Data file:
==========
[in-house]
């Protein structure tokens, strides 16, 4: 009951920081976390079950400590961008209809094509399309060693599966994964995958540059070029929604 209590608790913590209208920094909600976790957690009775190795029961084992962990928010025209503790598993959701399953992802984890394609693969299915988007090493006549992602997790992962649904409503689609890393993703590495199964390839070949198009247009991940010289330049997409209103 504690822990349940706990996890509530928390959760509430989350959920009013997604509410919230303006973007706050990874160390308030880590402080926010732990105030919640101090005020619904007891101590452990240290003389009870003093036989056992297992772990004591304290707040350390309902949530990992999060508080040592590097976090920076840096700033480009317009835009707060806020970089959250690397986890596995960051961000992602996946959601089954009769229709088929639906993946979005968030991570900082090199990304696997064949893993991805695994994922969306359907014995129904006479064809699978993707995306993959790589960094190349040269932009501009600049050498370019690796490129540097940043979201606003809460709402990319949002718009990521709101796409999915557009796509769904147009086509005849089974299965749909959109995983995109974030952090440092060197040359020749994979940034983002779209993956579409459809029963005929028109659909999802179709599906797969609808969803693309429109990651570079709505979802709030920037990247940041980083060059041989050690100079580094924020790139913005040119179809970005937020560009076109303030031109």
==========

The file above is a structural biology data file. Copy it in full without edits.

[in-house]
């Protein structure tokens, strides 16, 4: 009951920081976390079950400590961008209809094509399309060693599966994964995958540059070029929604 209590608790913590209208920094909600976790957690009775190795029961084992962990928010025209503790598993959701399953992802984890394609693969299915988007090493006549992602997790992962649904409503689609890393993703590495199964390839070949198009247009991940010289330049997409209103 504690822990349940706990996890509530928390959760509430989350959920009013997604509410919230303006973007706050990874160390308030880590402080926010732990105030919640101090005020619904007891101590452990240290003389009870003093036989056992297992772990004591304290707040350390309902949530990992999060508080040592590097976090920076840096700033480009317009835009707060806020970089959250690397986890596995960051961000992602996946959601089954009769229709088929639906993946979005968030991570900082090199990304696997064949893993991805695994994922969306359907014995129904006479064809699978993707995306993959790589960094190349040269932009501009600049050498370019690796490129540097940043979201606003809460709402990319949002718009990521709101796409999915557009796509769904147009086509005849089974299965749909959109995983995109974030952090440092060197040359020749994979940034983002779209993956579409459809029963005929028109659909999802179709599906797969609808969803693309429109990651570079709505979802709030920037990247940041980083060059041989050690100079580094924020790139913005040119179809970005937020560009076109303030031109």